Corporate communications cover a wide area, including ongoing communication with employees and customers; relationship building with the media; marketing and sales collateral, along with attendance at trade shows and special events; and crisis communication.
The Future for Corporate Communications Professionals
Prior to COVID-10, the U.S. Bureau of Labor Statistics expected 6% employment growth in the communications industry. However, the importance of corporate communications was recently underlined by the COVID-19 crisis. According to one survey, 67% of businesses did not have a crisis communications plan in place prior to the COVID-19 crisis. That meant the businesses had to scramble to reassure customers, investors, and employees and often appeared either insensible to concerns or completely flustered. This crisis highlighted why corporate communications are now important.
Skills on Your Resume
If you are or intend to be a corporate communications professional, your resume should emphasize:
- Your writing and speaking skills, including presentation skills.
- Your degree, preferably in communications, public relations, marketing, technical writing, or a related field.
- Your familiarity with online and print media.
- Your experience—even a recent college graduate should have writing experience.
- Your comfort in communicating with C-level executives and perhaps regulators.
- Your comfort in communicating with employees while upholding the company mission and values.
- Your creativity—for example, in coming up with new blog posts or new articles for the corporate newsletter.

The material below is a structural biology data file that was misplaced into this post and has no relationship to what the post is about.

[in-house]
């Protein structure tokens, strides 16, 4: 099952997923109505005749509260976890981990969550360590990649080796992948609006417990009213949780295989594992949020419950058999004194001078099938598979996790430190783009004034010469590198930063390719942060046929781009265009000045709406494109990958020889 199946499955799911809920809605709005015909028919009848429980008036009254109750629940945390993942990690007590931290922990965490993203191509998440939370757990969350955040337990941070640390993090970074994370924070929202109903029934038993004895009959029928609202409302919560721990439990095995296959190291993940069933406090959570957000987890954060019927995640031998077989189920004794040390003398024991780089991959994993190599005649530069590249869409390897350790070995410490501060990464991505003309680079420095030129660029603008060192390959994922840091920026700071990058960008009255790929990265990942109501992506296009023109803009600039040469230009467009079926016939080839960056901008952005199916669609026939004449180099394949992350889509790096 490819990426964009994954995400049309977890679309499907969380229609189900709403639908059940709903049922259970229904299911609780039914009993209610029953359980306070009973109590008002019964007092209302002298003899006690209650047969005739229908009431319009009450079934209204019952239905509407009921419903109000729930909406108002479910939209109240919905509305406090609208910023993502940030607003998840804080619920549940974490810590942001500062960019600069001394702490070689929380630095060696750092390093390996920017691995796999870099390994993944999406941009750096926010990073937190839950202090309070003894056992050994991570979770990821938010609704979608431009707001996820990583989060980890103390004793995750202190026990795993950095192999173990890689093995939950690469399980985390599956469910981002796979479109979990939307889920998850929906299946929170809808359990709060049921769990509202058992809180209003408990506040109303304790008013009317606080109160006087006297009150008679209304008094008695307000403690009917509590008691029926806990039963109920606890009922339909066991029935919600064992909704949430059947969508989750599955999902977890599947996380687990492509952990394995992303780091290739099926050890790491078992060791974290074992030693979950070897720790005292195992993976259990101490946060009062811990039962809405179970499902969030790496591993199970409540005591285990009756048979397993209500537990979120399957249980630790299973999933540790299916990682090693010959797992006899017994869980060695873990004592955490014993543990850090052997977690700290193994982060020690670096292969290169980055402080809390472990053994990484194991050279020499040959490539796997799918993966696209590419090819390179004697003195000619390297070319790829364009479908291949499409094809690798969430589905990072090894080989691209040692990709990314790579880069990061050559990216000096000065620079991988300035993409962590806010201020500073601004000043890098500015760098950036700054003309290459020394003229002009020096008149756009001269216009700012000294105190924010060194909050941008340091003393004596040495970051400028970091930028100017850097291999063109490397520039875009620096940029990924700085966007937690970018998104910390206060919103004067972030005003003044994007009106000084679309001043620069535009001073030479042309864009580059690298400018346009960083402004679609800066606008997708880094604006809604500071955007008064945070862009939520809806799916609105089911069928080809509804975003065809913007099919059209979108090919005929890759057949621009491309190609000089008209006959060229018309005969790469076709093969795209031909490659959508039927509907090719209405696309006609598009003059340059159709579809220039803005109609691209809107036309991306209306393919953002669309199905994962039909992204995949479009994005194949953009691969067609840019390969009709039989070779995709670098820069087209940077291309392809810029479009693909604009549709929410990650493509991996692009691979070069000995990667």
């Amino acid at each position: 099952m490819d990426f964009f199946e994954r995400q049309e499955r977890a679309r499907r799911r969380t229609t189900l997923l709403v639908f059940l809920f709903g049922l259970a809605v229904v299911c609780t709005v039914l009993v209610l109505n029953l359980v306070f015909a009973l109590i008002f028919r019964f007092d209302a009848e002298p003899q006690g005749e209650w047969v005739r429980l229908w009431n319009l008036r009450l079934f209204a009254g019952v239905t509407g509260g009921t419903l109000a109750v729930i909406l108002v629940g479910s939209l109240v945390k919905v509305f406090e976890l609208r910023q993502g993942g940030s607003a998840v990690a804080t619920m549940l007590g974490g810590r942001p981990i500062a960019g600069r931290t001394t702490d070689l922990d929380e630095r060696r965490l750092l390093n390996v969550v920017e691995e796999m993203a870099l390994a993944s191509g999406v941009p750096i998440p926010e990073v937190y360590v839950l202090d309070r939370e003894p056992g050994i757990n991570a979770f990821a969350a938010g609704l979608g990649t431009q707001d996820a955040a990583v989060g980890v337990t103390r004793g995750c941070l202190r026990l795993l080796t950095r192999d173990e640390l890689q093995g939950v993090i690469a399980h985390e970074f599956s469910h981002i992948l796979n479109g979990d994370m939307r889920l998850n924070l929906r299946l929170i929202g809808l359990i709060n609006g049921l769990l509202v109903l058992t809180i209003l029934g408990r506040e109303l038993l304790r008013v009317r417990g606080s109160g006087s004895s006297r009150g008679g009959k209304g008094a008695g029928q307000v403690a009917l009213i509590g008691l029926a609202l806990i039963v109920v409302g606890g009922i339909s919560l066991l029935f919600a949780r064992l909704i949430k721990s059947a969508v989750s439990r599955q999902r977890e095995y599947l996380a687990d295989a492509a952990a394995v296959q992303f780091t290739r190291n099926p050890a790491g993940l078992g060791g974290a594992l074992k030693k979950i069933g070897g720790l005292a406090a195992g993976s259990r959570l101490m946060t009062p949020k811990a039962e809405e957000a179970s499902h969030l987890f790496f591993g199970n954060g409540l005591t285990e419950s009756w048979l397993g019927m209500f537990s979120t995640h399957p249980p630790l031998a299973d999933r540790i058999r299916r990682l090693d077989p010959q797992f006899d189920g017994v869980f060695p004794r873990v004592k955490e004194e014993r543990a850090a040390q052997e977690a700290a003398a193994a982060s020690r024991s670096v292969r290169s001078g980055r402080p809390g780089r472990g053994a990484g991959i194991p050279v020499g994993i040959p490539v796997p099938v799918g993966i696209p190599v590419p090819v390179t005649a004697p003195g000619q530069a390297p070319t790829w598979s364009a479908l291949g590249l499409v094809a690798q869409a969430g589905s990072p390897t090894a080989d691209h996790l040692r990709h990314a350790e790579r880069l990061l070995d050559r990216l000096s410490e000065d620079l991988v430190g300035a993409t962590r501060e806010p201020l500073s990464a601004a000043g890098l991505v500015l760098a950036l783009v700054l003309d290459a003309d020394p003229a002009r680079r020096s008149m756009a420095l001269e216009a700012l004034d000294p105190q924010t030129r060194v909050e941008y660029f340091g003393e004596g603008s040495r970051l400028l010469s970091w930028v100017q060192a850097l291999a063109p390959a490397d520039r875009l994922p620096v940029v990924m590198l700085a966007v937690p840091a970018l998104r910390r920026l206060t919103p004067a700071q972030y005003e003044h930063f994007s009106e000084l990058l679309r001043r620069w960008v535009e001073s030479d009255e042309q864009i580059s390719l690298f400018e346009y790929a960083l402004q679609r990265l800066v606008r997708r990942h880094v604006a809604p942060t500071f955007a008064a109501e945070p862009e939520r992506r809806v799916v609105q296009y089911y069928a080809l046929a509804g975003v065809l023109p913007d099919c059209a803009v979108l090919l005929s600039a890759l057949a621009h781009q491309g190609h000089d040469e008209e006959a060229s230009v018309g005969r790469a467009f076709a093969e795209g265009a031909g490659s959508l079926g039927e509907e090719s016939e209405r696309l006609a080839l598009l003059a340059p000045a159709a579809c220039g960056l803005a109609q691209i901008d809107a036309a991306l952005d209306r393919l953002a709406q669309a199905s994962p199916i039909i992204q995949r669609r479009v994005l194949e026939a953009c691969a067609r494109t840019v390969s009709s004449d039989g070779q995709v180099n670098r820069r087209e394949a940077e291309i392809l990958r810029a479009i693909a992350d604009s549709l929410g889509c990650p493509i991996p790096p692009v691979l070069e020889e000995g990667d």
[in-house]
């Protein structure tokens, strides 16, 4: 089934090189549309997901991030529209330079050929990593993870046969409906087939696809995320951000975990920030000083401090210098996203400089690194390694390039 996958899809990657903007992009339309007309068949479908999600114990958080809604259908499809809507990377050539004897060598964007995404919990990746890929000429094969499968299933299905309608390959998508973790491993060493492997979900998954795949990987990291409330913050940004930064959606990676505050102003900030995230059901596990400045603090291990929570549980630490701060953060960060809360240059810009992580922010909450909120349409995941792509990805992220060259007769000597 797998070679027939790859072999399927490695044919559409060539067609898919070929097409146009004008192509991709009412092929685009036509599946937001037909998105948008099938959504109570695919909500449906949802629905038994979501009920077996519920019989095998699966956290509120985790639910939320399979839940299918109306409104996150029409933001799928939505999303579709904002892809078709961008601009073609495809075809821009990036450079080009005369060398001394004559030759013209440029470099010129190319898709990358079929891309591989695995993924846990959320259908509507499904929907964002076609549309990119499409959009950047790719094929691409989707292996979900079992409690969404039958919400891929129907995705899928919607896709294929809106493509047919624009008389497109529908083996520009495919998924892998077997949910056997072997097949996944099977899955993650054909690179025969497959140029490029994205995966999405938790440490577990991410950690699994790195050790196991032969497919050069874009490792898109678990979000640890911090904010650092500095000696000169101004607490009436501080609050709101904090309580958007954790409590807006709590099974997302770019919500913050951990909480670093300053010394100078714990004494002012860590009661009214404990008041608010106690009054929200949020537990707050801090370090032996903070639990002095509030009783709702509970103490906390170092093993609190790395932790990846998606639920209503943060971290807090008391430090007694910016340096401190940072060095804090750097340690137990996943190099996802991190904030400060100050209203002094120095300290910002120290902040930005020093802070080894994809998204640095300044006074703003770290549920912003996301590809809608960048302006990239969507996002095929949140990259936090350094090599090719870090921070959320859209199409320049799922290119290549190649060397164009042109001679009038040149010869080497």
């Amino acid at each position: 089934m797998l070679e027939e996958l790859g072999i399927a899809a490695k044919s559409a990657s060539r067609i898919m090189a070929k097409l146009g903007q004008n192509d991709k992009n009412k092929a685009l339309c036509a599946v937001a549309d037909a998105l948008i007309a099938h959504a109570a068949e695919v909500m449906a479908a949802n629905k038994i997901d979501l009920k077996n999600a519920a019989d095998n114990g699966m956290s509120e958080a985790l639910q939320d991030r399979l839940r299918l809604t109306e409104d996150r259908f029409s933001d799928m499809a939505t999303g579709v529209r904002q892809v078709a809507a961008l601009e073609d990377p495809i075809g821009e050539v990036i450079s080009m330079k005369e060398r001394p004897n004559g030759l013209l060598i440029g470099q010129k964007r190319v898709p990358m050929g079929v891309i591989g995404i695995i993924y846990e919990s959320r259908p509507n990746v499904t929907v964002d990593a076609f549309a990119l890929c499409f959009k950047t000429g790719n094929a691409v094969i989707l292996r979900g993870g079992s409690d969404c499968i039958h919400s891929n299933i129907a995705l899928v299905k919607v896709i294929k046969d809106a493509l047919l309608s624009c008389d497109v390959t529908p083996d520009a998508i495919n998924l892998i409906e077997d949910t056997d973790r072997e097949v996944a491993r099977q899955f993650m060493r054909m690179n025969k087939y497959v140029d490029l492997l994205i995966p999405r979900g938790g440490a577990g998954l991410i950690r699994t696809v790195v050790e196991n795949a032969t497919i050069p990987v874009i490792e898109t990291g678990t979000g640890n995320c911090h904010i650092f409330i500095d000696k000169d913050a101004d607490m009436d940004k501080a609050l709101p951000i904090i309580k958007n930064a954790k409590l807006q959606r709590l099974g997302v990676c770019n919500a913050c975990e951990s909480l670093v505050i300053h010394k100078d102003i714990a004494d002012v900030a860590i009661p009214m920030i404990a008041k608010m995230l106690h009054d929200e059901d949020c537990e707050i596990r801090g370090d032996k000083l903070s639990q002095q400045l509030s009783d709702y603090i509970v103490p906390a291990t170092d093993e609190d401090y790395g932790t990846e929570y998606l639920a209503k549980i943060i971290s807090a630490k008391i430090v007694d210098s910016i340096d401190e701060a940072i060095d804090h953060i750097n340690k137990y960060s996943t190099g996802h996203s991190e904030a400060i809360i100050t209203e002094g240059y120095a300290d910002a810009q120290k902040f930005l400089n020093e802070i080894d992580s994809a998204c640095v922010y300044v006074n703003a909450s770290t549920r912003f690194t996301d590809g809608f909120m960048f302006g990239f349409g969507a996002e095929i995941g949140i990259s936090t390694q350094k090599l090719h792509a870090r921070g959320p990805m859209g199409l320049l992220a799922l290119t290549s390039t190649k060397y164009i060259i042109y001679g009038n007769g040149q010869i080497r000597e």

- Your ability to understand data (companies collect tremendous amounts of data) and interpret it in ways that are easily understood by others.
- Your research, editing, and/or ghost-writing skills.
- Your ability to absorb new information quickly, especially in technical fields.
- Your familiarity with the specific industry or nonprofit arena where you are seeking employment—however, most communication skills are transferrable.
Corporate communications professionals usually work closely and may even report to other divisions of the company, such as Human Relations, marketing, sales, and the executive suite, each of them with their own priorities. You will probably be asked to communicate and work with outside agencies, consultants, and freelancers at some time during your career. Therefore, among other valuable skills that can and should be included in your resume, you should illustrate the ability to prioritize, keep a calm focus, listen intelligently, and work as a team member.
If you want to work for international companies, then a second language is usually necessary, but in any case, your resume should highlight your ability to work with diverse peoples. Here, your membership in groups or contributions to nonprofits that focus on diversity can be an important addition to your resume. In any case, most nonprofits are desperate for help with their communications, including grant writing, and can be a great source of experience for recent graduates as well as a place of employment.
Above all, your resume must be free of writing errors, communicate your skills and experience clearly, follow a consistent format, and draw in your audience. In effect, your resume is a company’s first exposure to your writing and communication skills. This means that the specialized skills of a professional resume writer are even more important for you as a communications professional. Contact Robin’s Resumes® today.